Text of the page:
Istanbul – The City Where East Meets West

Istanbul – The City Where East Meets West

February 13, 2015

Did you know that Istanbul is the only city in the world that spans two separate continents, Europe and Asia? Who knew? Not me until I began researching for my trip last November and was thrilled to discover this fact and know that my feet would soon be standing once again on Asian soil …

It turns out that Istanbul is the only naturally occurring intercontinental city in the world. It lies in northwestern Turkiye  (no, not a typo … TURKEY is a bird, TURKIYE is a country!) where the two continents are separated by a small body of water known as the Bosphorus Strait. Turkiye is surrounded on three sides by water, the Aegean, the Black and the Mediterranean Seas with the end result being more than 5000 miles of coastline. The Asian side is known as Anatolia while the European side is known as Thrace. Wow. I just love learning the meaning of these exotic words!

Here is a little map I found so you can see what it looks like: 

istanbul_map.jpg

As you can imagine, much of life in Istanbul is centered on the water ways and the Bosphorus is always bustling with activity. As you walk along the waterfront from the Galata Bridge you will be greeted by on onslaught of cruise boat company’s all competing for your business, and all promising to have the best cruise at the best price. However if you want to enjoy the Bosphorus like a local, I say skip the cruise and take the commuter ferry instead. 

It is always my preference when I travel to forgo the tourist version whenever possible and travel in the same manor the locals do, and here in Istanbul we found that we could make the crossing for just a few Turkish Lira and have a completely wonderful experience to boot. Being out on the water and viewing the Istanbul coastline from this vantage point was without a doubt my favorite part of our day on the Asian side of this magical city.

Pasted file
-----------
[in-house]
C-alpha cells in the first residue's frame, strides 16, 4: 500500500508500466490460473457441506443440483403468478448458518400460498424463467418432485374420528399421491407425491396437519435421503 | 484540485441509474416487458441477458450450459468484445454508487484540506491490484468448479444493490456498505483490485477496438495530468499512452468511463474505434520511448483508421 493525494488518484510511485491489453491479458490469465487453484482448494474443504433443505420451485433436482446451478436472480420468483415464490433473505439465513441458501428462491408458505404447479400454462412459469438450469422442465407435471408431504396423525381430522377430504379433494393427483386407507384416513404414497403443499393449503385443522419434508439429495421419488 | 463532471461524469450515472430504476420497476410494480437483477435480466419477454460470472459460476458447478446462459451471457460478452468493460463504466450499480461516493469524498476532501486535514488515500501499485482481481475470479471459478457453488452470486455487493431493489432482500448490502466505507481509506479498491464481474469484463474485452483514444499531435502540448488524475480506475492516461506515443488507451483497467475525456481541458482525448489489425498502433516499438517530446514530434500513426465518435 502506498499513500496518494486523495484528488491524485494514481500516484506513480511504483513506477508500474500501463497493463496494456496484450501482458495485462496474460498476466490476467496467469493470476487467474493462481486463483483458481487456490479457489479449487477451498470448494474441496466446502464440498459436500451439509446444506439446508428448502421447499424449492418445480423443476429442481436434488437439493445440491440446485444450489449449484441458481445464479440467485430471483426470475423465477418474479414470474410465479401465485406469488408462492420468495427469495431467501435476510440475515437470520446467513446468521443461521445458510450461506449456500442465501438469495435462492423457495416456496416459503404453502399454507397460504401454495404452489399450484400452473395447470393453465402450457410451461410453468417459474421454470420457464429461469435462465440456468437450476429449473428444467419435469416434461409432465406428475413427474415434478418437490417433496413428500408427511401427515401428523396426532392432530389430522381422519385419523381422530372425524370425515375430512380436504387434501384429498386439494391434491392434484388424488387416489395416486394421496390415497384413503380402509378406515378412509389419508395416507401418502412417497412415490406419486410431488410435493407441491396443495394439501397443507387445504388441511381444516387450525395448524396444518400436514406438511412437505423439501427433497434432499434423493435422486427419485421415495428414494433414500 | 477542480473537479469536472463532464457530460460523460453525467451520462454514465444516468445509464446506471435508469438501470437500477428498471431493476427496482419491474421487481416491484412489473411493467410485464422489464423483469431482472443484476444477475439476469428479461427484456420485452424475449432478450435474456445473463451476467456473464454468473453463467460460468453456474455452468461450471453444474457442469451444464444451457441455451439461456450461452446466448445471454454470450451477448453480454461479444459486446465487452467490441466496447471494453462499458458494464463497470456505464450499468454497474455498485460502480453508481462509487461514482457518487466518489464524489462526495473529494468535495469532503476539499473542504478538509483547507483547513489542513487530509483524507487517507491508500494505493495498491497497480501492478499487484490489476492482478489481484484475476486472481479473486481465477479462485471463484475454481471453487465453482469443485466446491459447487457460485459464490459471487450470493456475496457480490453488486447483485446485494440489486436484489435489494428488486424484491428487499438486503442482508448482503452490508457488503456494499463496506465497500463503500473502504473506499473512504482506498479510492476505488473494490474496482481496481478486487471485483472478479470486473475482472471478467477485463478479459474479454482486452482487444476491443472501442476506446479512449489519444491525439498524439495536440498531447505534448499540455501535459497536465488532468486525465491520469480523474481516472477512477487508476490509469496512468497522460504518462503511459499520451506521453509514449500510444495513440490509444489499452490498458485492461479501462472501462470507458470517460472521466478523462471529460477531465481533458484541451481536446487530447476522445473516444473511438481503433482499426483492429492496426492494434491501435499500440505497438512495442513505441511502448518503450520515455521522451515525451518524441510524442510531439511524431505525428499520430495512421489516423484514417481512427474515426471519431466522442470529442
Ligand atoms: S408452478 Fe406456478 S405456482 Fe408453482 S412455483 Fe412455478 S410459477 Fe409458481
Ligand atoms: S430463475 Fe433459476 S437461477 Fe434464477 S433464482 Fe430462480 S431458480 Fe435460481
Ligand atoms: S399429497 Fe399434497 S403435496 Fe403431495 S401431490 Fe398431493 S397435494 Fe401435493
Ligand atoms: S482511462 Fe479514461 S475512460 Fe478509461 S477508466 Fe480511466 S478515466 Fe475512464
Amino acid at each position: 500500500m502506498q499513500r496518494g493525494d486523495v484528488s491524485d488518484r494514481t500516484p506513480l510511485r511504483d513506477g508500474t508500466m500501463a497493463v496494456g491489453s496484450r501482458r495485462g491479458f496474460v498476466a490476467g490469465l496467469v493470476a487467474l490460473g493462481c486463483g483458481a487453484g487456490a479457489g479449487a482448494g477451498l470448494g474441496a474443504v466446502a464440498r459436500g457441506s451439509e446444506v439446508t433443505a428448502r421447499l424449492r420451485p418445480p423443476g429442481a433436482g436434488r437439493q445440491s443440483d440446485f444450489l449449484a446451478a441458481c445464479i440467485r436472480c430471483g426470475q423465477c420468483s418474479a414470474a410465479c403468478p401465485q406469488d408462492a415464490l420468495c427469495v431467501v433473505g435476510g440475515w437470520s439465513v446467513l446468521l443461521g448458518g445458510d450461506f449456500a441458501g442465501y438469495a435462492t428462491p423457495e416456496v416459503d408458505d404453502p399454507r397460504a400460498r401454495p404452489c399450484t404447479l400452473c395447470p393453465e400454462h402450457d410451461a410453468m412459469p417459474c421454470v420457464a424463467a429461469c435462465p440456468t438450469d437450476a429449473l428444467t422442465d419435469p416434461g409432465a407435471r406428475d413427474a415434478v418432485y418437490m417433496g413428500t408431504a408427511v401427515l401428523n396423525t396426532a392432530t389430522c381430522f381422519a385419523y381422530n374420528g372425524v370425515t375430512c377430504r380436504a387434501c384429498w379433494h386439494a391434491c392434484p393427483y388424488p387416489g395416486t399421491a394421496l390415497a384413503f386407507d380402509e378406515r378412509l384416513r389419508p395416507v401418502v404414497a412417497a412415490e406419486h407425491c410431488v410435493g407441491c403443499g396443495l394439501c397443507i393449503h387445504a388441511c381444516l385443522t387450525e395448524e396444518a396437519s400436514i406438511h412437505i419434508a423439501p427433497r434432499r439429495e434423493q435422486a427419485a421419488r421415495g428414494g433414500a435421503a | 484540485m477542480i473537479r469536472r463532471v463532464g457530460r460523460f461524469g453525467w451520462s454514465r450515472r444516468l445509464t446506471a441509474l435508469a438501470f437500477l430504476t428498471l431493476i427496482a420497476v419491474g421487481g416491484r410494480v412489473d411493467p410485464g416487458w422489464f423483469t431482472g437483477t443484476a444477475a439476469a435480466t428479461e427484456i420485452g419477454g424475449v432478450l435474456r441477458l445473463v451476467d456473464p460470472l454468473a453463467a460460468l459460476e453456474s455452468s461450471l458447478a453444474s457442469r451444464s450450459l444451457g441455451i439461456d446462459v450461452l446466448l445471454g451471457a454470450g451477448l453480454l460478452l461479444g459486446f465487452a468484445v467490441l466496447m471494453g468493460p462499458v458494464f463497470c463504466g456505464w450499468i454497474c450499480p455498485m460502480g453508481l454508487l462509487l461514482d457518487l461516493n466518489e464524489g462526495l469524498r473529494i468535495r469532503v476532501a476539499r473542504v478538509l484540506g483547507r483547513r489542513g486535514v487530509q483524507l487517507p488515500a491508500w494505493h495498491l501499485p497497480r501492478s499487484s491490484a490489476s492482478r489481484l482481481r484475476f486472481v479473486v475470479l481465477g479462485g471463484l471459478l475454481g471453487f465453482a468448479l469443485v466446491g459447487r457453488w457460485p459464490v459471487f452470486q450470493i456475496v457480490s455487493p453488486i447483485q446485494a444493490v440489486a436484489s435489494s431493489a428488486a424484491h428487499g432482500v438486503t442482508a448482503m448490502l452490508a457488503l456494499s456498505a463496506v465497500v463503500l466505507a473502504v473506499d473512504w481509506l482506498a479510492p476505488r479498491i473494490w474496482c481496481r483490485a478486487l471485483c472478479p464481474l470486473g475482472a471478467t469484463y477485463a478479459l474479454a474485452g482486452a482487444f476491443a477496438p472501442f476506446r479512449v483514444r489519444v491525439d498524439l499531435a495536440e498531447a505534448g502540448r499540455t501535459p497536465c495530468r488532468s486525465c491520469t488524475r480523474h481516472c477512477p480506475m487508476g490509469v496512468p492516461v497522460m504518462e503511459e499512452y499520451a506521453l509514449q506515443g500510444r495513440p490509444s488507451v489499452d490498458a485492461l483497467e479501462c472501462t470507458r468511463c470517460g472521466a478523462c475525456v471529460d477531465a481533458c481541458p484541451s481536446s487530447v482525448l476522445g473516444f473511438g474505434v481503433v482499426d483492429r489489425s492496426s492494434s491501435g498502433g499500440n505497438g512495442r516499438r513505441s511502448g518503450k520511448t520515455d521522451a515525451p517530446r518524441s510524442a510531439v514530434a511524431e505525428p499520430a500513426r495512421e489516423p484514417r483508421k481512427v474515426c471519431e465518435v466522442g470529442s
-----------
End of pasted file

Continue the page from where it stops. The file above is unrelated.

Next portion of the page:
Grabbing a bag of the roasted chestnuts being sold along the waterfront before boarding is also something I would highly recommend. I had never actually had a roasted chestnut before, I had only heard about them in Christmas songs but believe me, they are as delicious as they look!

One of the things that stuck me most once we crossed to the “other side” was how it actually felt more European to me while the European side felt more Asian in many respects. We only saw a very small part of it while we there other than a crazy taxi ride across town that I will spare you the details of, but my impression for the most part was that it is largely made up of rather bland commercial buildings as well as suburbs with blocks and blocks of high rise apartments.

It is definitely the less “touristy” side, the energy is slower and significantly less hectic, but if you are interested in seeing how the people of Istanbul really live, this is the place to do it. I suspected that more than a part of one day is actually required to do it justice and fully explore and come to appreciate all that this side of the city has to offer.